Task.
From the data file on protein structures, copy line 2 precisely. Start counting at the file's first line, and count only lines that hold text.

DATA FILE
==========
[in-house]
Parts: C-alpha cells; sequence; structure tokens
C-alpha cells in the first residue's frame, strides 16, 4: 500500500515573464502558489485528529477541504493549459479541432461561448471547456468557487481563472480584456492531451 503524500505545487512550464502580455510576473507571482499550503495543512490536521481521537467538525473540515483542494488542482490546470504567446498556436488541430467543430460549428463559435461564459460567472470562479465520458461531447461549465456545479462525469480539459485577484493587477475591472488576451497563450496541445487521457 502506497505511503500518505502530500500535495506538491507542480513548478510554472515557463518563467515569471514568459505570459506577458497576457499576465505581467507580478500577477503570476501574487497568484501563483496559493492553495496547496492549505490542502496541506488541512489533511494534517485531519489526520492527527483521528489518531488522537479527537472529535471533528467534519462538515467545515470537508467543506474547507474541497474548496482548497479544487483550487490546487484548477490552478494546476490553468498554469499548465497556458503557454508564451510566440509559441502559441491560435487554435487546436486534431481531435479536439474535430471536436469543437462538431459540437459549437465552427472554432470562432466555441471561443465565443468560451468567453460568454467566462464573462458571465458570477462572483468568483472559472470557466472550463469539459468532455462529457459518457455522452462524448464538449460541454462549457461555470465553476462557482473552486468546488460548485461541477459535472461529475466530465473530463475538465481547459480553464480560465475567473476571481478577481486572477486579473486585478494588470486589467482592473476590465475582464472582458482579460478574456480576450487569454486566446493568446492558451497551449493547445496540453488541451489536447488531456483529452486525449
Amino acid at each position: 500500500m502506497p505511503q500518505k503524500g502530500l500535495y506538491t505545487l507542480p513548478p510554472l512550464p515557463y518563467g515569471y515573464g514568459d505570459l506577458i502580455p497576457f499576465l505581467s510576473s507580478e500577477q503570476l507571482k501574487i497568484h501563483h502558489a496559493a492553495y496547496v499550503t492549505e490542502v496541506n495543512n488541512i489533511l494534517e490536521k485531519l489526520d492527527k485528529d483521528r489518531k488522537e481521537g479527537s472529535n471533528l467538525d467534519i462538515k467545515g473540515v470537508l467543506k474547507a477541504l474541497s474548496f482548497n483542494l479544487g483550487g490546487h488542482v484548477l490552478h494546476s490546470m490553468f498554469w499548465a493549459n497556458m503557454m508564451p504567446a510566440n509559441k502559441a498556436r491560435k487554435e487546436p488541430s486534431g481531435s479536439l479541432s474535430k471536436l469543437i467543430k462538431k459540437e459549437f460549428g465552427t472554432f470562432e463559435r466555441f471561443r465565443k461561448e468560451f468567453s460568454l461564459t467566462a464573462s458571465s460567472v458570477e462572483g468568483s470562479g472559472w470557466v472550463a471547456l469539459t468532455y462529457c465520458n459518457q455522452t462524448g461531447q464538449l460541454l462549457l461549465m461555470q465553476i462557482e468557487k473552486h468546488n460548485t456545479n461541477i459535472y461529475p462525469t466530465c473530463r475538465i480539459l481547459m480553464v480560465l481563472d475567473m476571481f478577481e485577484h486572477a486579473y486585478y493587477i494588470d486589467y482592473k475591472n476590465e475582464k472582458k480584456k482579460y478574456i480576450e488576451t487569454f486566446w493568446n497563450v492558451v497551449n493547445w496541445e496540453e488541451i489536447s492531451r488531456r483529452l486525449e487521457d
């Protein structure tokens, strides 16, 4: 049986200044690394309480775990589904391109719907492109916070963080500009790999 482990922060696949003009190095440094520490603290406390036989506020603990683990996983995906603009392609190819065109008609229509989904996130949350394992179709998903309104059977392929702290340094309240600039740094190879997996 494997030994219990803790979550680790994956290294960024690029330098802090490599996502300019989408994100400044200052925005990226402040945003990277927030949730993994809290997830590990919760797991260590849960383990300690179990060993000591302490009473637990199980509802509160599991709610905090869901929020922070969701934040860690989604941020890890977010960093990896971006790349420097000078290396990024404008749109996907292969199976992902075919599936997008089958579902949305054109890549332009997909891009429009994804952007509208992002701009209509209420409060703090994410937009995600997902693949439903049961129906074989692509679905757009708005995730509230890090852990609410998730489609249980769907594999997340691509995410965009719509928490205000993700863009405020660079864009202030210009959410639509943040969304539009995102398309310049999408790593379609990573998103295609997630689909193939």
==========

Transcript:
Parts: C-alpha cells; sequence; structure tokens